Hey You're Cool!
By Rob Brink
Mass Appeal #49
Lizzy Caplan commutes 45 minutes daily in pajamas for her favorite morning coffee in hometown LA. She's quick-witted and clever, refreshingly bullshit-free. To the point where her making fun of you actually feels good. And, despite obvious cute-slash-hotness, the 25-year old is more modest than she needs to be.
Caplan never really harbored any secret desires to become an actress until she defaulted to drama when playing the piano at the Hamilton Academy of Music in Los Angeles got boring—then she "just went for it."
You might remember her as Janis from Mean Girls. You know, the gothy, atypically attractive chick with an influx of eye shadow? But that was eons and a short-lived TV sitcom ago. These days, Lizzy spends her time eluding the Hollywood scene and working with powerhouses like J. J. Abrams, Harrison Ford and Sean Penn, while firmly rooted in the denial that she will soon be sought after and posing for cell phone photos with fans.
RB: I just spent 18 hours Googling you and the only dirt I found was some paparazzi picture of you on a cell phone snarkily entitled, "Lizzy Caplan loves her cell phone!"
LC: I don't want to hear it! I'm actually really uncomfortable even knowing that you looked all that shit up.
There's not a lot of Lizzy hate out there.
Oh, you just wait and see. It's a really troubling time to want to be an actress. There's people who are famous for the sake of being famous, which I just can't wrap my head around at all, so it scares me. It keeps me up at night so I just avoid it.
How do you feel about interviews then?
I hate reading any interview because I come off in print like a total idiot. Always. My grammar is incorrect and I ramble on. So I'm not looking forward to reading this, no.
Have you ever met any hardcore Mean Girls fans?
The second after that movie wrapped I dyed my hair blonde and just went a completely different direction, so I was never recognized on the street. But when I'm with Daniel Franzese, a good friend of mine, who is in that movie, he gets swarmed by people and says, "Oh, and that's Janis,"' and then they kind of freak out a little bit. Otherwise I could be standing right next to him and people would have no idea, which is great. I don't know how to react to people wanting to take pictures of me. I just get really uncomfortable, it's pathetic, and it's totally my problem.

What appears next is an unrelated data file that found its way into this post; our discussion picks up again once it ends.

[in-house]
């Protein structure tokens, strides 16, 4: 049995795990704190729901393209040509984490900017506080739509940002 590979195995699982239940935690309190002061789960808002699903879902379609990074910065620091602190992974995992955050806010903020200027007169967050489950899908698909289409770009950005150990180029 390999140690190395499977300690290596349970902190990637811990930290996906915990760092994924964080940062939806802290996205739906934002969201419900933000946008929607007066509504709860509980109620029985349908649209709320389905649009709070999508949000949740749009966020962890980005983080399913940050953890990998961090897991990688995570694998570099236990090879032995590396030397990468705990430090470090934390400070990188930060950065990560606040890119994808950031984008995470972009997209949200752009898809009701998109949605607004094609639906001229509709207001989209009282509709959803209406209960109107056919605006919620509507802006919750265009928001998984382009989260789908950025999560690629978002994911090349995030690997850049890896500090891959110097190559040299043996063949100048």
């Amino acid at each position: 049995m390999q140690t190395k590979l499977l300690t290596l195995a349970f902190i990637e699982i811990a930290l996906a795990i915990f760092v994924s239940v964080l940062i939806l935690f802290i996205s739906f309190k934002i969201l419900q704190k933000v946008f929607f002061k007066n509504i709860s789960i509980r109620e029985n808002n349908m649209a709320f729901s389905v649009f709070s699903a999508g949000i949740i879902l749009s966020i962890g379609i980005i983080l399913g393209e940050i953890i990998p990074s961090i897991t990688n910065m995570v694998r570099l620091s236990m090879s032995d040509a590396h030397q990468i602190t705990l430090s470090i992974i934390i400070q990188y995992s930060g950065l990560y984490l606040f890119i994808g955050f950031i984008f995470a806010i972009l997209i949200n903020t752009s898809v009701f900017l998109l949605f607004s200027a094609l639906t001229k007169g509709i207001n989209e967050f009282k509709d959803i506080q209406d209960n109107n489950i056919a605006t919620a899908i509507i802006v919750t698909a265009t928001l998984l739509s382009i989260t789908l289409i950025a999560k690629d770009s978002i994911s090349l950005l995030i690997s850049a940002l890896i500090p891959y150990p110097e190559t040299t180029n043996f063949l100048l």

You're potentially looking at being the chick that everyone wants photos with very soon.
Maybe. I just can't picture it. I may have to change my hair again. That'll protect me.
What about when Maxim calls you and wants you to be "the hot chick from the J. J. Abrams movie"?
I'll passaroo on that. I actually did Stuff magazine years ago.
Damn, I've gotta find that.
No! Ah! I shouldn't have told you. It's very weird. You could be talking about something that has nothing to do with anything to them, and it'll be like, "Oh, God, and his cock is so huge, I love cock!" And its like, wait, I didn't say that! What? And it's blown up huge and printed over your face in the mag.
Working on the Abrams film and another movie with Sean Penn and Harrison Ford, are you thinking, "I've got a big year coming up. This could be my year"?
I don't. Only because I felt like that before with different television shows or whatever I was doing, and allowing people to put ideas in my head that "Okay, things are gonna be really different for you this year so your life's gonna change, get ready." And I mentally prepare myself and it doesn't happen. So I have zero expectations. What's the point of getting ready for something until it actually happens? I don't think you can really prepare yourself for "your life completely turning upside down."
I was told I could only inquire about the Abrams audition but not the movie…
The audition was actually weird though, cuz we auditioned with Alias scenes. We had no idea what the movie was about. And we had to sign on not reading the script. And they kind of told us a few things. We thought it was gonna be a mid-twenties coming-of-age comedy. Then there would be an Alias scene where you'd have to plunge a dude's heart with a syringe, and it's like, "Well, what is this movie?" And they all think it's really funny that nobody has any idea.
With all the cryptic hype, does that add to the pressure? It's a lot to live up to.
One hundred percent. But the new trailer comes out in about a week and I think people are gonna be impressed. We had no idea we were making such an insanely large-scale movie. The Class was all Friends creators and there was so much hype and so much pressure around that show. It ended up hurting us because it wasn't Friends. For this though, people love J. J. Abrams so much they seem to be much more accepting of whatever he's gonna throw out there and more into thinking that everything he does is great.
It seems like movies used to be the more legit thing to do. Now you can be a legit actor on TV and taken more seriously.
Absolutely! And it's cool. I think the roles for women are just better in television across the board. Like, comedies. You can actually have a comedic voice as a woman. You see that more often in TV than in movies.